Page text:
Trinity Hospital claims to be the oldest building in Greenwich; built in 1613, it pre-dates Inigo Jones Queen’s House by three years. The benefactor was Henry Howard, Earl of Northampton and the Hospital, which is an almshouse, was built to provide shelter for 20 ‘Poor Men’ plus a warden.
The Hospital has a slightly monastic feel with a small cloistered courtyard, the original rooms were little more than cells but the 21 rooms were converted into one bedroom flats following a refurbishment in 2008.
The building itself had a makeover in 1812 with changes to the clock tower and the front stuccoed and capped with a castellated parapet. Apparently the original south facing elevation was retained – this wasn’t accessible when I visited, although the pleasant garden which it looks out onto was – it is crossed by the meridian.
The building is somewhat dwarfed by the adjacent Greenwich Power station, although a little less so than when the latter was built in the early 1900s, as following objections from the Observatory the chimneys were lowered by around 20 metres.
Of the original 20 ‘Poor Men’ (plus a warden) 8 came from Shotesham in Norfolk, where the Earl of Northampton was born, and 12 from Greenwich.
The hospital was not open to everyone, there were strict guidelines about the suitability of ‘Poor Men’ to live there, including being at least 56 years old, not being a beggar, drunkard or ‘whore hunter’ and an ability to recite the Lord’s Prayer unaided.
While the environment is now a little more relaxed, the original ‘Poor Men’ lived a very regimented lifestyle,
6 am (8 am in winter): rise, dress and say prayers.
9 am: service in the chapel (or St Alfege Church, presumably the medieval one rather than that designed by Hawksmoor, on Wednesday and Friday).
Until 11 am: Free time (although they were expected to do gardening and housework)
11 am: Lunch in the hall
3 pm: Church or chapel service, followed by ‘free time’ (‘weekly correction’ on Saturday).
6 pm: Supper in the hall.
9 pm: Retire to bed
There were also a series of ‘orders’ about acceptable behaviour issued by the Warden many of which were displayed in the cloisters when I visited – ranging in subject from forbidding the ‘Poor Men’ from going to ale houses and the like, wiping feet and when gates should be closed.
Interestingly, the ‘Poor Men’ had a voice in key changes at the Hospital – 10 of them (along with two Senior Wardens from the Mercers Company) needed to agree to any decision involving use of the seal in relation to ‘any lease, grant or other writing whatsoever concerning the estate of the hospital.’
Trinity Hospital is only open once a year, as part of London Open House, and for the last few years just on the Saturday, it is well worth a visit though.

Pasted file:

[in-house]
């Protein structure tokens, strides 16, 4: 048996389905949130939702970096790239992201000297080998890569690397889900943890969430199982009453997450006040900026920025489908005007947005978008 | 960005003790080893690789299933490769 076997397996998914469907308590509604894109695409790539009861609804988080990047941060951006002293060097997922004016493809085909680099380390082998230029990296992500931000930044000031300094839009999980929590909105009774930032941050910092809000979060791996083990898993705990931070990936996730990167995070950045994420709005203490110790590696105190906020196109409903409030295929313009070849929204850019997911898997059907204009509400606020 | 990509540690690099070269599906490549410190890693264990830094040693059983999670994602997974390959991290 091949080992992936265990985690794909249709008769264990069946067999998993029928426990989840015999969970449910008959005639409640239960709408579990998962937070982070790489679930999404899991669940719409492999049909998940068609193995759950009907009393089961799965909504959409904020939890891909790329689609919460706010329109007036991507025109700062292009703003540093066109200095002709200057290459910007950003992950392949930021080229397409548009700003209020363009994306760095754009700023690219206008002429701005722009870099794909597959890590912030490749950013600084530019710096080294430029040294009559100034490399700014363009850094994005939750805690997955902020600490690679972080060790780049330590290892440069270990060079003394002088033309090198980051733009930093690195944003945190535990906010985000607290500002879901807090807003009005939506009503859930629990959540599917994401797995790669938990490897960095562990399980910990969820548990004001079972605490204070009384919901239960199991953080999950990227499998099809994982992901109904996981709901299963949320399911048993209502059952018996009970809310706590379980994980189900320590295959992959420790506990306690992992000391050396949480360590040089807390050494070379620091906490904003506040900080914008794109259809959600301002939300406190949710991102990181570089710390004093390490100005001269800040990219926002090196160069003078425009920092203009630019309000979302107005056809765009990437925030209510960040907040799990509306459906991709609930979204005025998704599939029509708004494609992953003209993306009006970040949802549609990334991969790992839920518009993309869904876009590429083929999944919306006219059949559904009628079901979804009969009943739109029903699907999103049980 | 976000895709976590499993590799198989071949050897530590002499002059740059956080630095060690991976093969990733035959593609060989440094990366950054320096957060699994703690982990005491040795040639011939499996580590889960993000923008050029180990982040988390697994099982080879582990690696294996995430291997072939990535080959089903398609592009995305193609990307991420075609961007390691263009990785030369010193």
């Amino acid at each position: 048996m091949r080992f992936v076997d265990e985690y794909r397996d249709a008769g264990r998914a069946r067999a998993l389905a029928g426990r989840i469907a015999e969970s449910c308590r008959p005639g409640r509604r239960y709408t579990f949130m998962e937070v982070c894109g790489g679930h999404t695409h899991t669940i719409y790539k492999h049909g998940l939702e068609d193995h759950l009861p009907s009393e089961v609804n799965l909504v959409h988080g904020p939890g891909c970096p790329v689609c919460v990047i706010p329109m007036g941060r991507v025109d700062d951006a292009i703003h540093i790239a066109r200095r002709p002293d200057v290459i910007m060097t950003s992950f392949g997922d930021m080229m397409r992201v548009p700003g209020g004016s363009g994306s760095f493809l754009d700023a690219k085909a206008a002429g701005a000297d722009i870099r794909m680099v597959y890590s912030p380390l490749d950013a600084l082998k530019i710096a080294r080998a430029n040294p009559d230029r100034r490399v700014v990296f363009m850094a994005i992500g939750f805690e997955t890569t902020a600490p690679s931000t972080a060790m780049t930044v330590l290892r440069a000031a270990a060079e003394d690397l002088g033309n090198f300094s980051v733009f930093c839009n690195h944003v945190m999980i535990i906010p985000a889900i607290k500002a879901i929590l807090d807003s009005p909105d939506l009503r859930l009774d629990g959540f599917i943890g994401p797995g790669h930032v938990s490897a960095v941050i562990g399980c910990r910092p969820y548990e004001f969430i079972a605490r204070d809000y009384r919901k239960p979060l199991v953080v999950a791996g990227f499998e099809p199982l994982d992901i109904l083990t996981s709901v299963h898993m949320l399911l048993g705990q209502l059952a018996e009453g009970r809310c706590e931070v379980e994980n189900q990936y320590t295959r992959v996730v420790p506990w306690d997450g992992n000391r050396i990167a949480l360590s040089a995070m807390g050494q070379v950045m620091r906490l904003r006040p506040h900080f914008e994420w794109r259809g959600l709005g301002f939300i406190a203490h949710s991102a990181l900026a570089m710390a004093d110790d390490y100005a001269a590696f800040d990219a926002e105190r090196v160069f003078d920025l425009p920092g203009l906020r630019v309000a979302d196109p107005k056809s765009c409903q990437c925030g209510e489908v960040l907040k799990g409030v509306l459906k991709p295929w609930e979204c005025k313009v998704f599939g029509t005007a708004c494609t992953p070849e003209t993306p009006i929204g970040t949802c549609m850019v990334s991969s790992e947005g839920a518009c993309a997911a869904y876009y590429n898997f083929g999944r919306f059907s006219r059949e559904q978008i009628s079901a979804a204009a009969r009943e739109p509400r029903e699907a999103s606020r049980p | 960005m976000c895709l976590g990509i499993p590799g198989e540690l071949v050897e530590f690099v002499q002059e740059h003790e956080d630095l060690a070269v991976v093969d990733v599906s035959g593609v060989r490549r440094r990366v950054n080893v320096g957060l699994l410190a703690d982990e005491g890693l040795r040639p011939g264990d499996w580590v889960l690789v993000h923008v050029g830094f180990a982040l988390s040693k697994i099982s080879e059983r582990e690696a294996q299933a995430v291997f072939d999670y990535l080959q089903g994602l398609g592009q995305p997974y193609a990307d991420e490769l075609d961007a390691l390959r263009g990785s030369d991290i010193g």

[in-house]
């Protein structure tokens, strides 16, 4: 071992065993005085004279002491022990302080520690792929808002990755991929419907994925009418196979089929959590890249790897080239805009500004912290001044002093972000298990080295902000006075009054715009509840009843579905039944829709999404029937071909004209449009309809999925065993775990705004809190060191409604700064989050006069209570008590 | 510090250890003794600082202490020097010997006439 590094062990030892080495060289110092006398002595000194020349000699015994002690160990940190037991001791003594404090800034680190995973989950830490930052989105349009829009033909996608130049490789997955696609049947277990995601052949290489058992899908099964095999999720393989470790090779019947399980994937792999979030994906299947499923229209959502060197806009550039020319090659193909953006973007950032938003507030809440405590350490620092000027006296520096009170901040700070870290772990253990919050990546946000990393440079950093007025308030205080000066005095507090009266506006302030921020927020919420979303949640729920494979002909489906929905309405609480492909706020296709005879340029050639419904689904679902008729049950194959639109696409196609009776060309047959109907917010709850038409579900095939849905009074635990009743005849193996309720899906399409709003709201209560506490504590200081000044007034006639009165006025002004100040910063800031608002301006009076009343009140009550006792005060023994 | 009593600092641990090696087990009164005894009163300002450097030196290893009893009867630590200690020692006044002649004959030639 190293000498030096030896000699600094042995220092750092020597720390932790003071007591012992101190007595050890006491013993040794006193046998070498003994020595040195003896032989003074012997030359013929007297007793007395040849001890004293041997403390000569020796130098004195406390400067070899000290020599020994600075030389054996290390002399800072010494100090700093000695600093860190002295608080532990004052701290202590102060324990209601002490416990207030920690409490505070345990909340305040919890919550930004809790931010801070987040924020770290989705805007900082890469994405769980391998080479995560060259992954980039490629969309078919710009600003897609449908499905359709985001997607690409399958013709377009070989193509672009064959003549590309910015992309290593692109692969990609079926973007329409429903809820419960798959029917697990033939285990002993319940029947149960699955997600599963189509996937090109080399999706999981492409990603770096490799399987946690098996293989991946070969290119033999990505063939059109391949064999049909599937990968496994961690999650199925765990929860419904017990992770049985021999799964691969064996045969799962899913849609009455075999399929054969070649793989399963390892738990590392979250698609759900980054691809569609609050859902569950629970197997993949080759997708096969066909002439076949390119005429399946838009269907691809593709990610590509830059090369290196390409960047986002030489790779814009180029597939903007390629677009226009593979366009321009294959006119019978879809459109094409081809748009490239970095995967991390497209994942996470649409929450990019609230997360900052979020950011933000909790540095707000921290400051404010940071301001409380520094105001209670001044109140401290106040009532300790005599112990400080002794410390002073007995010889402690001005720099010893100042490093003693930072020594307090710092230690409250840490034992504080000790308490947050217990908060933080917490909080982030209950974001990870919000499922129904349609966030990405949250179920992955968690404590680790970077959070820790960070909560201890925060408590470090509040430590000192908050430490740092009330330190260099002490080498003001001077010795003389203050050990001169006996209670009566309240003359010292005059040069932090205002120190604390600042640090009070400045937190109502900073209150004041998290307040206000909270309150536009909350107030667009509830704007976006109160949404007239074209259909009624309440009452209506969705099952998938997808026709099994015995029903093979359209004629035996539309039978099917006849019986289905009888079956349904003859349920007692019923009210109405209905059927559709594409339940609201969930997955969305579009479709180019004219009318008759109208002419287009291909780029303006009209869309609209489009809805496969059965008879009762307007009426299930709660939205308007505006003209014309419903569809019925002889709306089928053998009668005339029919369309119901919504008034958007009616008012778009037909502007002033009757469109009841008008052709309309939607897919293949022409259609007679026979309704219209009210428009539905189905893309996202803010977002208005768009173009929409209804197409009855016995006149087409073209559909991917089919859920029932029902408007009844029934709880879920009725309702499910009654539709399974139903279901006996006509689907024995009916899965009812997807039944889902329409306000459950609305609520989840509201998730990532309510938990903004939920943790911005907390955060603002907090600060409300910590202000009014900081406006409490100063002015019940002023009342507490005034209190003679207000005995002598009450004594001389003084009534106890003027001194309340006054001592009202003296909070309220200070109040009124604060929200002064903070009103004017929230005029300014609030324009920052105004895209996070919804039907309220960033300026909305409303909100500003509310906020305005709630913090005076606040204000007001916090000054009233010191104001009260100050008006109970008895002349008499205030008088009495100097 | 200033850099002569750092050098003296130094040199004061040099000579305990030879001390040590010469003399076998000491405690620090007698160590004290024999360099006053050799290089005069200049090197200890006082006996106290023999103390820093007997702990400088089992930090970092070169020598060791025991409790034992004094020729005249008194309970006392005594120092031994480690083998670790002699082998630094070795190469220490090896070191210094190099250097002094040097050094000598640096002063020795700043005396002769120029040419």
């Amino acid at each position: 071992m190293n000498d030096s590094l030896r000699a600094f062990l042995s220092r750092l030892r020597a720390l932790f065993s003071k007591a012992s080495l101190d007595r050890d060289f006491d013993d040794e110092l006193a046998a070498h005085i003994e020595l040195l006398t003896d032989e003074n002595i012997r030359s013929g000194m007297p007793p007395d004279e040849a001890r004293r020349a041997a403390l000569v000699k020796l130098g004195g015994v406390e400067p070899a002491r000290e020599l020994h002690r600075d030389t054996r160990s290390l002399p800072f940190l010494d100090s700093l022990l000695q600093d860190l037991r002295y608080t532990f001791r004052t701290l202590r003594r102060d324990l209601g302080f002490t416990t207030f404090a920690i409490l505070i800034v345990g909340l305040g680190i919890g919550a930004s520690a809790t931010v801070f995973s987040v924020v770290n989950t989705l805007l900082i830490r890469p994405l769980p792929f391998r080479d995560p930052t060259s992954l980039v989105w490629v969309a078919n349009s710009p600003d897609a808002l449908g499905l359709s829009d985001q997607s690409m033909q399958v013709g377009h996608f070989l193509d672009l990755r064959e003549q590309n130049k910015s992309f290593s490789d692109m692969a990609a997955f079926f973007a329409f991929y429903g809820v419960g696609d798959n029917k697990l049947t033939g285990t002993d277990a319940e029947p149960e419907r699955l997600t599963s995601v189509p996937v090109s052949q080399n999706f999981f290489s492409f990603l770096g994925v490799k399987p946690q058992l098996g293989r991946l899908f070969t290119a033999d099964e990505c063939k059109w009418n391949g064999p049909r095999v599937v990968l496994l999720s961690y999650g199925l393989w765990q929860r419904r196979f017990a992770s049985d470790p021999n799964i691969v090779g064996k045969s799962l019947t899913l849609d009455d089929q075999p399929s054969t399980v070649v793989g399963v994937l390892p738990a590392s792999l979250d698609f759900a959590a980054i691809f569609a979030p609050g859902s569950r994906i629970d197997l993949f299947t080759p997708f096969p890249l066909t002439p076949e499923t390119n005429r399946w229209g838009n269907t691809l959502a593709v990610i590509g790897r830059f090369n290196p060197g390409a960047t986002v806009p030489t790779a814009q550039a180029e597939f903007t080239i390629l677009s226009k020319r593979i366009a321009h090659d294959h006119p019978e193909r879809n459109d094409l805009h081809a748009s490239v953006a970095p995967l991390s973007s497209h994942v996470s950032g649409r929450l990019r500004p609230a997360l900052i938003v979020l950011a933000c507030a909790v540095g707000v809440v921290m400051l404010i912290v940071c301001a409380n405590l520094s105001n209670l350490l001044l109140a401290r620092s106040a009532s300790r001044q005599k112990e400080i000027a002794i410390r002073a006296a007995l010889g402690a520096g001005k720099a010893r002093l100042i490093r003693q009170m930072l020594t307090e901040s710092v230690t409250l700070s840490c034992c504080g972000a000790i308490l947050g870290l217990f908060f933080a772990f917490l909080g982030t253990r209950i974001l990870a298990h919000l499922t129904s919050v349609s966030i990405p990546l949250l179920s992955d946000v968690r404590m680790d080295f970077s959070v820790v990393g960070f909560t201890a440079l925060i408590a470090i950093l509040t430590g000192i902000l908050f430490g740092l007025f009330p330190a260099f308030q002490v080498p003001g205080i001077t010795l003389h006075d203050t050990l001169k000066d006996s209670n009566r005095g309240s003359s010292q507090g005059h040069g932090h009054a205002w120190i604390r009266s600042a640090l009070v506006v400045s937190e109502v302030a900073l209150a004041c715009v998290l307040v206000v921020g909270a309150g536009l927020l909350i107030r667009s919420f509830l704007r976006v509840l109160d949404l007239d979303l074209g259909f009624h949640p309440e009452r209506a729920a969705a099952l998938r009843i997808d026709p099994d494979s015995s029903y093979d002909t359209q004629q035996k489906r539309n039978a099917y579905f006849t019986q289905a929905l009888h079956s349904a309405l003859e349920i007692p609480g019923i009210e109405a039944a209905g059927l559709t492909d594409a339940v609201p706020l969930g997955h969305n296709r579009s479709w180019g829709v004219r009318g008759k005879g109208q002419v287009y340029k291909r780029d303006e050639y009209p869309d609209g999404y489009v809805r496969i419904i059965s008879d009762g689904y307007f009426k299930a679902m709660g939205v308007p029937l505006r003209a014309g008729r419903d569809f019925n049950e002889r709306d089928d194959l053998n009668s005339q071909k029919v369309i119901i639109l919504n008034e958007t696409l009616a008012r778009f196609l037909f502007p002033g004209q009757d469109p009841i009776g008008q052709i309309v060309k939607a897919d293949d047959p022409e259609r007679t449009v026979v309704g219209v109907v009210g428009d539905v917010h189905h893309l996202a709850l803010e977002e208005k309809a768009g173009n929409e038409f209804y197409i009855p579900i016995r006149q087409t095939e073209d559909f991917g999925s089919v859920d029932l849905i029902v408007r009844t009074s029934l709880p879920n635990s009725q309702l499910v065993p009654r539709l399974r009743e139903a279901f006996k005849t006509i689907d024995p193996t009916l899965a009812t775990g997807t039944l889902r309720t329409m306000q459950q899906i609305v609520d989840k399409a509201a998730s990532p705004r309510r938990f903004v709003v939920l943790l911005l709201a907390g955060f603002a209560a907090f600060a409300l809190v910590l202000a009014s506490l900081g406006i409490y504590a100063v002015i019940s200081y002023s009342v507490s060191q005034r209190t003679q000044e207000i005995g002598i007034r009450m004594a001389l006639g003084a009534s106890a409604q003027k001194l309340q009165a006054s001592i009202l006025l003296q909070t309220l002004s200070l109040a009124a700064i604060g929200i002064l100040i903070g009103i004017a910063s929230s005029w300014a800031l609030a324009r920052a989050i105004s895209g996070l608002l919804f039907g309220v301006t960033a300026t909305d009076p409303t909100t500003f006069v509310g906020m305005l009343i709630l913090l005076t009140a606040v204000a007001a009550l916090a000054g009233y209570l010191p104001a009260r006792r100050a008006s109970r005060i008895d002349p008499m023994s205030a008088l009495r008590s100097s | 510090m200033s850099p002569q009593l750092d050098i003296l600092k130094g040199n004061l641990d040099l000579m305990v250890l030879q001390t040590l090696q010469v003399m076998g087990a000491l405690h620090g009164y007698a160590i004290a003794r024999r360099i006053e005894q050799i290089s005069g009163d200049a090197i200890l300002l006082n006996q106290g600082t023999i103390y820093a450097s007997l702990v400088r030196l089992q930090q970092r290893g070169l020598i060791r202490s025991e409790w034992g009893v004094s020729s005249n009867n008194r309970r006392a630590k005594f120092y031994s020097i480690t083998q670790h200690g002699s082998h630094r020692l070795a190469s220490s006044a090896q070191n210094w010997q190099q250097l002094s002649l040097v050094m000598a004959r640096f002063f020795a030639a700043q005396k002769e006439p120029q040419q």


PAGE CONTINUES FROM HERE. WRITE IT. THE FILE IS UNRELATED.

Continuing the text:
I’ve walked past this place a few times and have always wondered about its history – I especially love the signs with rules written on them, it’s quite amusing to imagine the situations that might have led to the rules being made!
I suppose the rules are a bit like social housing allocations policies and tenancy agreements now – but with a much greater focus on alcohol. It is well worth a visit via Open House (or making friends with a ‘Poor Man’) I combined with a few other places in the area.
My brother-in-law’s family have two connections to the hospital that I know of: one distant forbear being the Rev. Nicholas Tindal (1687-1774), who was Chaplain of Greenwich Hospital, and another being John Pocock “of Greenwich Hospital” – all I know about John Pocock is that his daughter, Sarah or ‘Sally’, married the Rev Nicholas Tindal’s grandson, Robert Tindal – and they were parents to Sir Nicholas Conyngham Tindal (1776-1846), who was Lord Chief Justice – and there’s a bronze statue of him in Chelmsford.
I live a little upriver from the Greenwich Hospital. It’s a lovely little building, as your photos show. Wonderful it has survived so long, especially given all the many changes along that stretch of the river even in just my own lifetime. Will have to see if I can pay it a proper visit during next year’s Open House.
That’s fascinating – thanks for posting. It is certainly worth a visit.
Ah, you need to be careful of getting Greenwich Hospital and Trinity Hospital mixed up! Greenwich Hospital was what is now the Old Royal Naval College, a much larger and later establishment for retired navy seamen.
I think you are right – I could only find links between Tindal and the Greenwich Hospital rather than Trinity.
Thanks, John. Good point! … Must admit I’d not looked into it too closely as the family tree was a bit of an aside from the main area of what I was researching. It’s all too easy to make assumptions and so jump to wrong conclusions.
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